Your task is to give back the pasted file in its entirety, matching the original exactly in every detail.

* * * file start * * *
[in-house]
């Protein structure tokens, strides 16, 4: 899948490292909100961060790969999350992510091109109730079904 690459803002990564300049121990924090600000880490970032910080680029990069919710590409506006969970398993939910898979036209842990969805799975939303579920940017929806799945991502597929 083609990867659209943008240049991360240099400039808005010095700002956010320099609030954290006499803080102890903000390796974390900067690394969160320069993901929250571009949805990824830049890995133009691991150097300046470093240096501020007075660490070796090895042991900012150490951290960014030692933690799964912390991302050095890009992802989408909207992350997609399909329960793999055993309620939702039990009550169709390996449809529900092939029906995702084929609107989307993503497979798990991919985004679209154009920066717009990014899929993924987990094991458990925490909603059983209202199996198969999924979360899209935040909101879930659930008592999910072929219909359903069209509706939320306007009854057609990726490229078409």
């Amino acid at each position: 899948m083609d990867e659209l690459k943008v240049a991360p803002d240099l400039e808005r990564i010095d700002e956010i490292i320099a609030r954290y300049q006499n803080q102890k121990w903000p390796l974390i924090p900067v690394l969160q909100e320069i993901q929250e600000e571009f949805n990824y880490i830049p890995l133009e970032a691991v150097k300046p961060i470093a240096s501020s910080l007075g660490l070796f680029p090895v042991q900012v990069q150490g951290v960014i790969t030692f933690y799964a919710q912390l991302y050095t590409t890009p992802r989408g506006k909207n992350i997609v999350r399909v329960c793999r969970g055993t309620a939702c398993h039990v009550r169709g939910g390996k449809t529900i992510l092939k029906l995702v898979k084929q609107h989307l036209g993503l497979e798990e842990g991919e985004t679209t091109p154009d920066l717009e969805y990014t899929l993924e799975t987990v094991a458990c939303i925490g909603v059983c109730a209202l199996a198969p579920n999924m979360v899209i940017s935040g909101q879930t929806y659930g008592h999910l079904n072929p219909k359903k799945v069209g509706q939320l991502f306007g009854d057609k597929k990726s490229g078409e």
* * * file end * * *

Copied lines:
[in-house]
């Protein structure tokens, strides 16, 4: 899948490292909100961060790969999350992510091109109730079904 690459803002990564300049121990924090600000880490970032910080680029990069919710590409506006969970398993939910898979036209842990969805799975939303579920940017929806799945991502597929 083609990867659209943008240049991360240099400039808005010095700002956010320099609030954290006499803080102890903000390796974390900067690394969160320069993901929250571009949805990824830049890995133009691991150097300046470093240096501020007075660490070796090895042991900012150490951290960014030692933690799964912390991302050095890009992802989408909207992350997609399909329960793999055993309620939702039990009550169709390996449809529900092939029906995702084929609107989307993503497979798990991919985004679209154009920066717009990014899929993924987990094991458990925490909603059983209202199996198969999924979360899209935040909101879930659930008592999910072929219909359903069209509706939320306007009854057609990726490229078409």
């Amino acid at each position: 899948m083609d990867e659209l690459k943008v240049a991360p803002d240099l400039e808005r990564i010095d700002e956010i490292i320099a609030r954290y300049q006499n803080q102890k121990w903000p390796l974390i924090p900067v690394l969160q909100e320069i993901q929250e600000e571009f949805n990824y880490i830049p890995l133009e970032a691991v150097k300046p961060i470093a240096s501020s910080l007075g660490l070796f680029p090895v042991q900012v990069q150490g951290v960014i790969t030692f933690y799964a919710q912390l991302y050095t590409t890009p992802r989408g506006k909207n992350i997609v999350r399909v329960c793999r969970g055993t309620a939702c398993h039990v009550r169709g939910g390996k449809t529900i992510l092939k029906l995702v898979k084929q609107h989307l036209g993503l497979e798990e842990g991919e985004t679209t091109p154009d920066l717009e969805y990014t899929l993924e799975t987990v094991a458990c939303i925490g909603v059983c109730a209202l199996a198969p579920n999924m979360v899209i940017s935040g909101q879930t929806y659930g008592h999910l079904n072929p219909k359903k799945v069209g509706q939320l991502f306007g009854d057609k597929k990726s490229g078409e």